Mars Was Metal As Hell Back In The Day, Used To Be Rocked By Mega Tsunamis

The 2011 tsunami that hit Japan killed nearly 16,000 people and is considered one of the biggest and most devastating in modern history. At its absolute apex, the waves were estimated to have been 130 feet high.

That’s fucking high.

But it ain’t got shit on the ancient mega-tsunamis that fucked up Mars.

Scientists at the Planetary Science Institute now believe that, 3.4 billion years ago, Mars was straight up wrecked by two tsunamis that reached over 400 feet in height.

Mega-tsunamis they call them, because fuck yea, they do.


[New] thermal images of the northern plains of Mars reveal what may be ancient scars left by two mega tsunamis about 3.4 billion years ago, researchers said. That was back when the Red Planet may have possessed a cold, salty, icy ocean.

The scientists did a detailed analysis of Martian topography, looking for tell-tale signs of tsunamis. They found a plenty.

The scientists examined ancient Martian shorelines for anomalies and discovered lobes modifying portions of these coasts. “Lobes are curved, roundish projections formed by deposits of sediments,” Fairén said.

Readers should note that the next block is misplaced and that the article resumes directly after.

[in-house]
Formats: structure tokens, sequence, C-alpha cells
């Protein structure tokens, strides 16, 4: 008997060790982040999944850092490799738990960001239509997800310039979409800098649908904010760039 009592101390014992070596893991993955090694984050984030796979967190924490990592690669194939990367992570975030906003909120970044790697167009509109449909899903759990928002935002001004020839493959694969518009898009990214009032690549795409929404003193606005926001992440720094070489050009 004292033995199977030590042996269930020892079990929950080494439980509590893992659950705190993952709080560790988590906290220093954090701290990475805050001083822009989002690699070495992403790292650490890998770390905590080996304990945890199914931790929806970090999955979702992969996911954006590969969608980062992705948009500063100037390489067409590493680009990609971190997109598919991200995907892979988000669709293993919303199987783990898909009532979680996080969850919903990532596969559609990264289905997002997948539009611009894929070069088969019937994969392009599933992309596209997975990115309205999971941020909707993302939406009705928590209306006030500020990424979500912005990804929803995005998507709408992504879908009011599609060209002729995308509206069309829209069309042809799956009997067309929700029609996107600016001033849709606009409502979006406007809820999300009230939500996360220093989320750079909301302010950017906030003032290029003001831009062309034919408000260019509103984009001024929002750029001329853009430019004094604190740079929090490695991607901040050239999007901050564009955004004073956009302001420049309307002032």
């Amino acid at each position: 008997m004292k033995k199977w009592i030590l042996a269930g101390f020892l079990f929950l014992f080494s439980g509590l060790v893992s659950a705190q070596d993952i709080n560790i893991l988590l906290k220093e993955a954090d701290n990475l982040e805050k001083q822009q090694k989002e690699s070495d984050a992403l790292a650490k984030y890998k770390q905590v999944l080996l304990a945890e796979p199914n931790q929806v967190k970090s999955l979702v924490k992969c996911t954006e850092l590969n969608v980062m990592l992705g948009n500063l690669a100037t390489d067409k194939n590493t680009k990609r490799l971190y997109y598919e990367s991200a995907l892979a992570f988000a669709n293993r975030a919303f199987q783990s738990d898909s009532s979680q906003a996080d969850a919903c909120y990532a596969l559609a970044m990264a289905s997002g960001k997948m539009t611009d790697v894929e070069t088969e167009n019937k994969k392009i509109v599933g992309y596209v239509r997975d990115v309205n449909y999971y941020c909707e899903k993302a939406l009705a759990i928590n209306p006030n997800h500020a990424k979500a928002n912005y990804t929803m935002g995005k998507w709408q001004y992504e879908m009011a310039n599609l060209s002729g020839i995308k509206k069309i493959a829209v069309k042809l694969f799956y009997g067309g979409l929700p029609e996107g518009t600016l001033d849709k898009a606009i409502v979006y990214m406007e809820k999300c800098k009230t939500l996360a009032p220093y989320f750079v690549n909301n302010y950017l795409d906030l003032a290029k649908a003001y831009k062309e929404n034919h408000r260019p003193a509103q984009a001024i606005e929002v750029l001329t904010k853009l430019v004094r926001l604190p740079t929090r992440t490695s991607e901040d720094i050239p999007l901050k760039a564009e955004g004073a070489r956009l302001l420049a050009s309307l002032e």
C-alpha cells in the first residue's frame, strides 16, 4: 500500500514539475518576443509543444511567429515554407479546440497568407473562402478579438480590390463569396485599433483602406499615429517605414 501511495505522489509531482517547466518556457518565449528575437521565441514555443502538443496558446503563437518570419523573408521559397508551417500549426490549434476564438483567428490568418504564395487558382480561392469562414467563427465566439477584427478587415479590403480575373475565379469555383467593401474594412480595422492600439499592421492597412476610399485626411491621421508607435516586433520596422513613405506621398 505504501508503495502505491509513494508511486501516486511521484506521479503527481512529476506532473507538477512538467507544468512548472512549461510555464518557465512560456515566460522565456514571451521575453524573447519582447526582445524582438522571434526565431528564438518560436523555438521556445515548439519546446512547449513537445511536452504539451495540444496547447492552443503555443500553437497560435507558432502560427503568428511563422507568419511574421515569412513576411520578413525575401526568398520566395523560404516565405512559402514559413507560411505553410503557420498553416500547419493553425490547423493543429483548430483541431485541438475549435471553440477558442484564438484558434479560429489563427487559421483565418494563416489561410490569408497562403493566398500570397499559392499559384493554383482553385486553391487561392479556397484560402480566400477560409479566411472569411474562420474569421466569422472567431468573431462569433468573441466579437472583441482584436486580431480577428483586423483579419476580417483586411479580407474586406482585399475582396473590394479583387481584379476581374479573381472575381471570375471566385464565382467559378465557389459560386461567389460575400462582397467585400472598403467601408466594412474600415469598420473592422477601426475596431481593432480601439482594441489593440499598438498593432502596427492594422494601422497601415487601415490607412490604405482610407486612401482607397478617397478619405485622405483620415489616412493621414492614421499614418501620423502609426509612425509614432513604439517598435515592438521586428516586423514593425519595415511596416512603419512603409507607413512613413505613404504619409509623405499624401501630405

The researchers suggested that the Martian lobes were caused by two giant tsunamis, which extended over a wide range of elevations, from gently sloping plains to cratered highlands. The older tsunami inundated an area about 309,000 square miles (800,000 square kilometers) in size, while the younger one drowned a region about 386,000 square miles (1 million sq. km) large, the researchers said.

And yes, they were metal as hell.

The older tsunami dragged boulders up to about 33 feet (10 meters) large along with it. As gravity rapidly pulled water from the wave back to where it came from, the water carved numerous channels ranging between up to about 655 feet (200 m) wide and about 12.4 miles (20 km) long. Similar channels are seen from the backwash of tsunamis on Earth, the researchers said.

In the time between the older and younger tsunami, the researchers said, the Martian climate apparently became significantly colder, since the second tsunami’s lobes were rich in ice.

The scientists best guess as to what caused these? Unlike earthquakes, which were the trigger for the most recent ones on Earth, they believe these massive tsunamis were the result of meteor strikes.

Could one of those happen here? Hell yea.

Watch: What Are The Chances An Asteroid Hits Earth?

[Via Space]